A Russian missile strike tore into a popular pizza restaurant at dinnertime in the eastern Ukrainian city of Kramatorsk on Tuesday evening, killing at least four people and injuring more than 40 others, according to Ukrainian officials.

There was a large crowd of people inside the restaurant, in Kramatorsk’s city center, when the missile hit on Tuesday, the head of the regional military administration, Pavlo Kyrylenko, said on national television.

A 17-year-old girl was among the dead and at least 42 people were wounded, the Ukrainian prosecutor general’s office said in a statement. The prosecutor general warned three hours after the attack that it was possible that more people were trapped under the rubble.

Videos shot at the scene showed a fire burning in a heavily damaged building as black smoke rose above it. Rescuers tended to the wounded on debris-strewn streets as sirens blared. It took firefighters nearly three hours to extinguish the blaze, Ukraine’s emergency services said.

Journalists at the scene identified the restaurant that was hit as Ria Lounge, a long-running popular haunt in Kramatorsk known to many as Ria Pizza. The restaurant, which was on the ground floor, closed after the invasion began in February last year but reopened several months later.

With its covered outdoor seating, Ria Lounge is especially popular in the summer. Ukrainian soldiers stationed nearby, some of them freshly returned from the front, are frequent visitors, along with locals, foreign journalists and aid workers.

Anastasia Taylor-Lind, a British freelance photographer who was dining inside, said the restaurant was “pretty busy” at around 7:30 p.m. on Tuesday evening. The kitchen was supposed to close about a half-hour later.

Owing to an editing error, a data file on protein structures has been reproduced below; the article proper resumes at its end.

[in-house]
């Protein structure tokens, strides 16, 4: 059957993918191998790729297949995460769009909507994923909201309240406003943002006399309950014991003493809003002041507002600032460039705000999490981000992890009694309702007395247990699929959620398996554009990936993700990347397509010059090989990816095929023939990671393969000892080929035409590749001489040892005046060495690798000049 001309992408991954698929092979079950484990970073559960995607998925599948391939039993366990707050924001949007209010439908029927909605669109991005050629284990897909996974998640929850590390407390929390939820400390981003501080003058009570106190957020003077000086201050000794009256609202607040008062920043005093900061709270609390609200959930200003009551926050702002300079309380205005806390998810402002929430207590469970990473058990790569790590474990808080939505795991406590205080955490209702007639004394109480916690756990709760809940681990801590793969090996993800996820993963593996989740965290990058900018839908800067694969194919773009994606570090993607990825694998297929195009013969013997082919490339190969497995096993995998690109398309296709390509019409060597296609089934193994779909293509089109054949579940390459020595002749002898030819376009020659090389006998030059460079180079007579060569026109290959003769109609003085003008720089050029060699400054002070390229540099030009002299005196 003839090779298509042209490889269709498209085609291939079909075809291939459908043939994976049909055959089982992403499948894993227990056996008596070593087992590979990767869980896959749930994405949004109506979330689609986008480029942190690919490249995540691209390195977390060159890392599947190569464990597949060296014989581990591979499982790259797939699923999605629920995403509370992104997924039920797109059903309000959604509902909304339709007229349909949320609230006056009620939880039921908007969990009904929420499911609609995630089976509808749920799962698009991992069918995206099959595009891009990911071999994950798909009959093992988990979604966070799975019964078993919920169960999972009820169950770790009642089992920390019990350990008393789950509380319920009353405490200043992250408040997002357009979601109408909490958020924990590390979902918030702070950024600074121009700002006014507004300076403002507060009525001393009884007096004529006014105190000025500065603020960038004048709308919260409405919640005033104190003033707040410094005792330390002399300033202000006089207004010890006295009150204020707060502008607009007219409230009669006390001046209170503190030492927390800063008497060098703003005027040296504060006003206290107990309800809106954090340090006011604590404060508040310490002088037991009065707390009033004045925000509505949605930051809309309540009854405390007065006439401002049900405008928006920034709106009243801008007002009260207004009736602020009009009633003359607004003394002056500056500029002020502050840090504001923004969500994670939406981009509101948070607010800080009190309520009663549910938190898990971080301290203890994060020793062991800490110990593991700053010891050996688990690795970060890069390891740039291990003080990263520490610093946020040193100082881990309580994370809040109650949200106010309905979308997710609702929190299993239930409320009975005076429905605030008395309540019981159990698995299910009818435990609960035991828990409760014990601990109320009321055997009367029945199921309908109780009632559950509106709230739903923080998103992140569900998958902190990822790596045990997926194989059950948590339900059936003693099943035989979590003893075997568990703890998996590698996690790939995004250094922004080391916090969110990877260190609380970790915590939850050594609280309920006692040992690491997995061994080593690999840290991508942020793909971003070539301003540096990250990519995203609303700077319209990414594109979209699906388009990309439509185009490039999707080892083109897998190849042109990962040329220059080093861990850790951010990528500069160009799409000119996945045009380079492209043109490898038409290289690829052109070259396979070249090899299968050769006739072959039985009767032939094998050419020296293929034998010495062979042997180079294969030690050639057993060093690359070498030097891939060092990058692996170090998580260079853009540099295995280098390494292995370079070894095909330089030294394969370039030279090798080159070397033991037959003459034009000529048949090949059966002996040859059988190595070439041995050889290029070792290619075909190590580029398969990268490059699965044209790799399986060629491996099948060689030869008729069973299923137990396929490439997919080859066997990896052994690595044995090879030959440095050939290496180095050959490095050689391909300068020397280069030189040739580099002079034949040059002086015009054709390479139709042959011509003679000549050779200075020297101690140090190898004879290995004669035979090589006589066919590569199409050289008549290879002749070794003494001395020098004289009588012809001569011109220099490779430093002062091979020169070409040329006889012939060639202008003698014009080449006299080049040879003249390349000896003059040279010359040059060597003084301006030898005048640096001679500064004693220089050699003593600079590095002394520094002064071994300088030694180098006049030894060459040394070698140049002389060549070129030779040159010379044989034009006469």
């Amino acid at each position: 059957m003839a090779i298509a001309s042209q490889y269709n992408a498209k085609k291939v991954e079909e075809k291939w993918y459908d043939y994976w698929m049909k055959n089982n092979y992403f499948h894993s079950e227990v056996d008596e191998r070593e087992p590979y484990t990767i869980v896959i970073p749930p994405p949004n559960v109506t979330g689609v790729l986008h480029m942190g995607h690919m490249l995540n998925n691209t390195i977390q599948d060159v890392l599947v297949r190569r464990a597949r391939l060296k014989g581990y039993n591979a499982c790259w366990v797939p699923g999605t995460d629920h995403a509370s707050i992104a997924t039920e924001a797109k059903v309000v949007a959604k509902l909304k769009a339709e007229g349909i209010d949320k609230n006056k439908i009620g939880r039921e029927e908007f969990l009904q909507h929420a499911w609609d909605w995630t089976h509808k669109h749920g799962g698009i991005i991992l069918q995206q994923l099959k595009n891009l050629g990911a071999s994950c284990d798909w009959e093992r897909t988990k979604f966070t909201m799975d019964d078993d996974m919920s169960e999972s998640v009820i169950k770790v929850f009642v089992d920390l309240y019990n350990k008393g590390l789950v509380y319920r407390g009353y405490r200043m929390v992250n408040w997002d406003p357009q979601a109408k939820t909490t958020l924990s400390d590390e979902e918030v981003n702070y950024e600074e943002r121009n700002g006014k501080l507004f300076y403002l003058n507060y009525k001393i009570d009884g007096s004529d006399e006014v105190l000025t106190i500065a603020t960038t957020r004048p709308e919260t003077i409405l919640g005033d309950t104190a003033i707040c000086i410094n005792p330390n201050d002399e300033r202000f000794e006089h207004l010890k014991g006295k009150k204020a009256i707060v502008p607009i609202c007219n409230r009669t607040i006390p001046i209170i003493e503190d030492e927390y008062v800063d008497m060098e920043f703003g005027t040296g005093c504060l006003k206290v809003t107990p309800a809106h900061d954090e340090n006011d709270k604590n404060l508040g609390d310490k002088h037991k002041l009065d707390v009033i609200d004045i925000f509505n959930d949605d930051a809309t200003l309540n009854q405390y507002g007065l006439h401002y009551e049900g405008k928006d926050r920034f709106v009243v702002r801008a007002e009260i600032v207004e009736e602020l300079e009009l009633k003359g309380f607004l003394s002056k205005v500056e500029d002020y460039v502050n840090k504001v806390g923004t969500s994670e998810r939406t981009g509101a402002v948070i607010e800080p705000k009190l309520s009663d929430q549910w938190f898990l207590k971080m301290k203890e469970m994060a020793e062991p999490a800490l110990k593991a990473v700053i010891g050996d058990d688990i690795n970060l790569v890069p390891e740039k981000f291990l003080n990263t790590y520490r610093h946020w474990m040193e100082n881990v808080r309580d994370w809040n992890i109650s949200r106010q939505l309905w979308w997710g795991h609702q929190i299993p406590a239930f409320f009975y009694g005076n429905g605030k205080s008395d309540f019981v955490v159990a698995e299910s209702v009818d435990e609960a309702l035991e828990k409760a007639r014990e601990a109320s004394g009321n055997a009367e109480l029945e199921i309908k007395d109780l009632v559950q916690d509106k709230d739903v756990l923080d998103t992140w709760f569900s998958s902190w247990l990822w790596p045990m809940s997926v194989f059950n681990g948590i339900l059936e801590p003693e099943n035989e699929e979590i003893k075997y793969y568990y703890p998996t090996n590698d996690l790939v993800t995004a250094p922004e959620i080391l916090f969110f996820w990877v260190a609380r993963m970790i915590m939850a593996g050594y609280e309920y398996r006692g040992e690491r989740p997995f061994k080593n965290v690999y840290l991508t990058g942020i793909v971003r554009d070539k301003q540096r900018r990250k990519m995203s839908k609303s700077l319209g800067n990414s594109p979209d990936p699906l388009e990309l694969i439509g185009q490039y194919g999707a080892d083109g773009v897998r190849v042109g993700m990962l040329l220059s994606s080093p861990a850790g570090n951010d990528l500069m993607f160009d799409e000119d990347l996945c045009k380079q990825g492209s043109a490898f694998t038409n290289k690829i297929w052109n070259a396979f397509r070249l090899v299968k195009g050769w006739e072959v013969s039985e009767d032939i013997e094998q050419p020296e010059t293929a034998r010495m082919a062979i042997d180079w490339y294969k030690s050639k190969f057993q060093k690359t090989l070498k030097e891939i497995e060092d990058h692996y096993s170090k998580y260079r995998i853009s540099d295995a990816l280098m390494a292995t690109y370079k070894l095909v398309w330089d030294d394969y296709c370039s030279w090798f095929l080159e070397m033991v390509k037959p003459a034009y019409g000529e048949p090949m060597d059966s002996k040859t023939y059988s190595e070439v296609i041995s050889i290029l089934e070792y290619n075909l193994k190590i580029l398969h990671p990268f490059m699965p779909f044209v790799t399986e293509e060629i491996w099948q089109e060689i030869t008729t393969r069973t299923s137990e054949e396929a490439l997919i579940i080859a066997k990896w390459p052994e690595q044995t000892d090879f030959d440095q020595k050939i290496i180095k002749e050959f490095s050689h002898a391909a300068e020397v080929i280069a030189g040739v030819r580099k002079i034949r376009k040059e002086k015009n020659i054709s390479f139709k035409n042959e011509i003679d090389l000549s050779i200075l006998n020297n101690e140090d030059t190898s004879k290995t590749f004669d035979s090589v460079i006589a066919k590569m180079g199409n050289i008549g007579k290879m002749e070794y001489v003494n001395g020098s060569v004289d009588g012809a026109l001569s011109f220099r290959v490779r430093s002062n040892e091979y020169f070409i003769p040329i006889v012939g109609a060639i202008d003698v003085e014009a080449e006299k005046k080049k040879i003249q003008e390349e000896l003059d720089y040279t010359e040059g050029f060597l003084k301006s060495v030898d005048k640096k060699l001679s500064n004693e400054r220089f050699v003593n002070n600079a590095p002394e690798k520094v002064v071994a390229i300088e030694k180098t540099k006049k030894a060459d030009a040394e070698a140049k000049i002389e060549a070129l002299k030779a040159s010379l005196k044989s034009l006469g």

A young woman with a baby in a stroller had just sat down next to where Ms. Taylor-Lind was eating pizza with a colleague when she said she heard a “roaring” noise and “immediately” knew it was an incoming missile. Then there was an explosion.

“I felt hot air and the sound of breaking glass and debris flying, clattering and tinkering,” she said. “It went on and on and on.”

Ms. Taylor-Lind said she and her colleague slid off their chairs and made it to the basement, fearful of another strike. Both were bleeding. A member of the wait staff washed the blood off her face, Ms. Taylor-Lind said, and also helped her colleague.

When they emerged from the basement, the restaurant was a sea of broken glass and tangled metal, she said. The ambulances had not yet arrived.

“Everyone who’d been in the restaurant who wasn’t injured was helping the people who were,” she said.

Kramatorsk, in the Donetsk region of eastern Ukraine, is far enough away from the front line for life to seem relatively normal on most days. But air raid sirens are common, and the sounds of distant artillery are sometimes heard.

The city had a prewar population of around 150,000 people and was once one of the industrial centers of the Donbas region. Many people fled in the early months of the full-scale invasion. Since last year, some locals have started to return.

President Volodymyr Zelensky of Ukraine noted the missile strike came on the anniversary of an attack on a shopping mall in the city of Kremenchuk, when 22 people were killed. He said the Russians had used S-300 missiles in Kramatorsk, a long-range surface-to-air missile Moscow has been firing at targets on the ground.

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